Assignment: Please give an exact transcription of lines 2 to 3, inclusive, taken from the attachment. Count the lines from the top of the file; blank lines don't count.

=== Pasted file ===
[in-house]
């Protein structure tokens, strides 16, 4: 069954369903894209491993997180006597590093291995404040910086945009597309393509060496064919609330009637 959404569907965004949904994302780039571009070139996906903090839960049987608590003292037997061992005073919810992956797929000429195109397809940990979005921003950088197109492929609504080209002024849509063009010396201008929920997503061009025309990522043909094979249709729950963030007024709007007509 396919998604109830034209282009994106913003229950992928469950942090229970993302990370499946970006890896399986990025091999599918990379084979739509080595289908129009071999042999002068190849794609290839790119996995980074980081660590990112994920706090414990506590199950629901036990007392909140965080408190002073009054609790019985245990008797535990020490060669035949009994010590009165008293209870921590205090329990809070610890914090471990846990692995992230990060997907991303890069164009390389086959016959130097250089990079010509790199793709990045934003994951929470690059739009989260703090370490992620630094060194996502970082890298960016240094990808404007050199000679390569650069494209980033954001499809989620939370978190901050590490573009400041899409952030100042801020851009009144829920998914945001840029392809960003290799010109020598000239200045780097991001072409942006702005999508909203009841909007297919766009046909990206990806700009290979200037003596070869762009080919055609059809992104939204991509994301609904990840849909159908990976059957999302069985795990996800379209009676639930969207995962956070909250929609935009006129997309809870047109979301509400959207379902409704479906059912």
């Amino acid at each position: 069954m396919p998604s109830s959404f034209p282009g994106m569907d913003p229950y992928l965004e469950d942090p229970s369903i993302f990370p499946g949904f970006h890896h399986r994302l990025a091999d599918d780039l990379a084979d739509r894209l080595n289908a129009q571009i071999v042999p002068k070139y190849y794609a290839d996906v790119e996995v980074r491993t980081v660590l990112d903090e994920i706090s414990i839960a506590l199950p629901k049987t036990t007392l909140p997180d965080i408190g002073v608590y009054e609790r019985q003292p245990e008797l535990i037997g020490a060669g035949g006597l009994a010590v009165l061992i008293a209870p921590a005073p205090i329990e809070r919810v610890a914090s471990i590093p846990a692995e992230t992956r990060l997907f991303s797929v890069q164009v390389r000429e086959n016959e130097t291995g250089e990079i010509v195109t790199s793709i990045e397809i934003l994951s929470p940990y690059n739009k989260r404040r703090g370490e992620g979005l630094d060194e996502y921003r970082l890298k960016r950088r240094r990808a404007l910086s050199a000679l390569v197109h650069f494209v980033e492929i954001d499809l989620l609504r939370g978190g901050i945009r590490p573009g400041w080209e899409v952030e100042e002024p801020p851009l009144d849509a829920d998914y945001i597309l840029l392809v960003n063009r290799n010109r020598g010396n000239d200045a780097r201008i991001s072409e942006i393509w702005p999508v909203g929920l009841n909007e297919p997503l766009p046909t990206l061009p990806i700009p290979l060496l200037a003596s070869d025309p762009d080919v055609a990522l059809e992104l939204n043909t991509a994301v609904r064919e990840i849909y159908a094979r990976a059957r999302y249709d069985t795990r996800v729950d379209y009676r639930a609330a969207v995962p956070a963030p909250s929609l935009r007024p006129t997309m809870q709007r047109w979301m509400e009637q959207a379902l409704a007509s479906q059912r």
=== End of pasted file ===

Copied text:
């Protein structure tokens, strides 16, 4: 069954369903894209491993997180006597590093291995404040910086945009597309393509060496064919609330009637 959404569907965004949904994302780039571009070139996906903090839960049987608590003292037997061992005073919810992956797929000429195109397809940990979005921003950088197109492929609504080209002024849509063009010396201008929920997503061009025309990522043909094979249709729950963030007024709007007509 396919998604109830034209282009994106913003229950992928469950942090229970993302990370499946970006890896399986990025091999599918990379084979739509080595289908129009071999042999002068190849794609290839790119996995980074980081660590990112994920706090414990506590199950629901036990007392909140965080408190002073009054609790019985245990008797535990020490060669035949009994010590009165008293209870921590205090329990809070610890914090471990846990692995992230990060997907991303890069164009390389086959016959130097250089990079010509790199793709990045934003994951929470690059739009989260703090370490992620630094060194996502970082890298960016240094990808404007050199000679390569650069494209980033954001499809989620939370978190901050590490573009400041899409952030100042801020851009009144829920998914945001840029392809960003290799010109020598000239200045780097991001072409942006702005999508909203009841909007297919766009046909990206990806700009290979200037003596070869762009080919055609059809992104939204991509994301609904990840849909159908990976059957999302069985795990996800379209009676639930969207995962956070909250929609935009006129997309809870047109979301509400959207379902409704479906059912």
């Amino acid at each position: 069954m396919p998604s109830s959404f034209p282009g994106m569907d913003p229950y992928l965004e469950d942090p229970s369903i993302f990370p499946g949904f970006h890896h399986r994302l990025a091999d599918d780039l990379a084979d739509r894209l080595n289908a129009q571009i071999v042999p002068k070139y190849y794609a290839d996906v790119e996995v980074r491993t980081v660590l990112d903090e994920i706090s414990i839960a506590l199950p629901k049987t036990t007392l909140p997180d965080i408190g002073v608590y009054e609790r019985q003292p245990e008797l535990i037997g020490a060669g035949g006597l009994a010590v009165l061992i008293a209870p921590a005073p205090i329990e809070r919810v610890a914090s471990i590093p846990a692995e992230t992956r990060l997907f991303s797929v890069q164009v390389r000429e086959n016959e130097t291995g250089e990079i010509v195109t790199s793709i990045e397809i934003l994951s929470p940990y690059n739009k989260r404040r703090g370490e992620g979005l630094d060194e996502y921003r970082l890298k960016r950088r240094r990808a404007l910086s050199a000679l390569v197109h650069f494209v980033e492929i954001d499809l989620l609504r939370g978190g901050i945009r590490p573009g400041w080209e899409v952030e100042e002024p801020p851009l009144d849509a829920d998914y945001i597309l840029l392809v960003n063009r290799n010109r020598g010396n000239d200045a780097r201008i991001s072409e942006i393509w702005p999508v909203g929920l009841n909007e297919p997503l766009p046909t990206l061009p990806i700009p290979l060496l200037a003596s070869d025309p762009d080919v055609a990522l059809e992104l939204n043909t991509a994301v609904r064919e990840i849909y159908a094979r990976a059957r999302y249709d069985t795990r996800v729950d379209y009676r639930a609330a969207v995962p956070a963030p909250s929609l935009r007024p006129t997309m809870q709007r047109w979301m509400e009637q959207a379902l409704a007509s479906q059912r």